Ryan Petersen made OCZ a high-flyer: and then nearly piloted it into the ground. Replacement CEO Ralph Schmitt did crash-land the damaged business, but was unable to repair it and get it flying again. Bankruptcy beckons. OCZ shot itself in the foot (causing its feet to slip from the rudder pedals leading to a crash -Ed) with …
It's not really a surprise
As I sit here I have a pile of dead OCZ drives which were actually replacements for other dead OCZ drives
If this bankruptcy goes my way then I can just throw them in the bin, which is where they should be in the first place, and write off the loss. My time is better spent doing other more productive things than spending it requesting endless RMAs for OCZ drives.
I'm sorry for the people involved and all that, but OCZ has been nothing but a headache for me with 40%, or thereabouts, failure rate. Quite frankly I'm glad to see the back of them.
Re: It's not really a surprise
I think it's definitely a case of YMMV - I have owned 3 OCZ SSDs and also installed them in laptops/PCs belonging to multiple friends and family members - not one single failure yet.
One did have a firmware bug on delivery, but flashed it straight away and it's not missed a beat since.
I have, however, had one dead Samsung and one dead Intel... so... maybe I just got lucky, and you got unlucky :)
Re: It's not really a surprise
Out of my 6 original OCZ agility drives I have zero functioning (they have been RMAd since). some were replaced with other agility 2's early on - both of these panic locked within 2 weeks - subsequently all were returned at agility 3s. However, of the 4 replaced to agility 3 all 4 are still running I do not know about the other 2 agility 3s(they havent come back to me at any rate). The RMA path these took were fantastic, each drive circumnavigated the globe (they track each leg of the journey which was nice).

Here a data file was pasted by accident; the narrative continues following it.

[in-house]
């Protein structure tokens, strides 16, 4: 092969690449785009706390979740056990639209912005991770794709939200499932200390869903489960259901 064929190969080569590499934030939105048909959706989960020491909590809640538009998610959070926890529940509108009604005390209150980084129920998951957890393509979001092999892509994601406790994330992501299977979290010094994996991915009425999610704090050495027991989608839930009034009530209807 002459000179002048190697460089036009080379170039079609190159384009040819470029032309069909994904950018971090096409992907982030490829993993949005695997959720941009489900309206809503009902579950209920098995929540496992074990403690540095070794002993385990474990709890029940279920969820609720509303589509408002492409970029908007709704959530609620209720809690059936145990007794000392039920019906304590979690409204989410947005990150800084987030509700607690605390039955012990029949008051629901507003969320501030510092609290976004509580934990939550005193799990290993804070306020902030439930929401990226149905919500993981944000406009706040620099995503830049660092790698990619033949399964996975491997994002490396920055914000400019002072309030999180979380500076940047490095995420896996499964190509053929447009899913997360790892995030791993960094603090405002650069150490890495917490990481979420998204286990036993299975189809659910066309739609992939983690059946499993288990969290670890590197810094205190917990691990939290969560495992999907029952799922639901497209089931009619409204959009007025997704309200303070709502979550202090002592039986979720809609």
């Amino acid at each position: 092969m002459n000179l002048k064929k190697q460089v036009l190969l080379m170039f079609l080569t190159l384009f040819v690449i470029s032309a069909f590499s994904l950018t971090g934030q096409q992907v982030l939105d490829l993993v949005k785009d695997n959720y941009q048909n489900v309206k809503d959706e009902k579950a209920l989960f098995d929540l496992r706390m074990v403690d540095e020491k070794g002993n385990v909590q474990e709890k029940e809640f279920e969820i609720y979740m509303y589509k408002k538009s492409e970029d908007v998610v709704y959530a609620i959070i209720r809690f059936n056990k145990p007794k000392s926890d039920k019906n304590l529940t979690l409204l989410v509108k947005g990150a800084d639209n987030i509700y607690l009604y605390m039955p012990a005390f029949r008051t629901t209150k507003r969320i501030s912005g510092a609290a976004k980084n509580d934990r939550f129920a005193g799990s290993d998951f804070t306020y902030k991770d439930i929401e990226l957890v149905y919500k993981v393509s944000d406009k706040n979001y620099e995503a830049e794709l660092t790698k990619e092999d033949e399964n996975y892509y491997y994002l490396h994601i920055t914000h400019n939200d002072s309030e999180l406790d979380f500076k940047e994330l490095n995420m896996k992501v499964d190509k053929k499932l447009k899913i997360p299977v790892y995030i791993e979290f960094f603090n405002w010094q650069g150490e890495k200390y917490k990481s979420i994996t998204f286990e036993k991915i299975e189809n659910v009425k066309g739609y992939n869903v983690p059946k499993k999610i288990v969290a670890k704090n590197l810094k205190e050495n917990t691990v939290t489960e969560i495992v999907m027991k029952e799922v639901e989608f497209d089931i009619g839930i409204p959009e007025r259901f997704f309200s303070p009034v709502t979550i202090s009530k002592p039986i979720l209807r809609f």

Originally they were in a raid 10 array in an openfiler box. Spinning rust has replaced them as a high cap storage rather than an iSCSI speed experiment. For laptops that need a bit of speed I now use samsung TLC 840s. cheap for the capacity.
I might just have been unlucky but according to the forums I think not. So out of 6 drives ive had a sum total of 8 RMAs (all replacements rather than repairs to the original SSD). Not surprising they went out of business.
The main problem OCZ has was that they earned a reputation for being the SSD you you shouldn't buy. The reliability of their SSD's were atrocious and people were vocal about it. It didn't matter whether it was cheaper or performed better than its rivals such as Kingston, in customer reviews, deal websites and message boards there were continual horror stories. I took the plunge and bought one of their SSD's and it as well as the two replacements failed within 15 minutes of being used, two weren't recognised at boot and one decided to quit during a Windows install...and this was the norm among the complaints.
I bought a couple of refurb OCZ SSDs to use as cache devices - no-one else will touch them, so they are dead cheap, and it doesn't affect my server if they do crash.
Both are currently working OK, but I don't trust them at all!
most people buy OCZ because the name sounds good and makes the custom PC have some respekt
WD retail hdd break every month or 2, so everyone buys seagates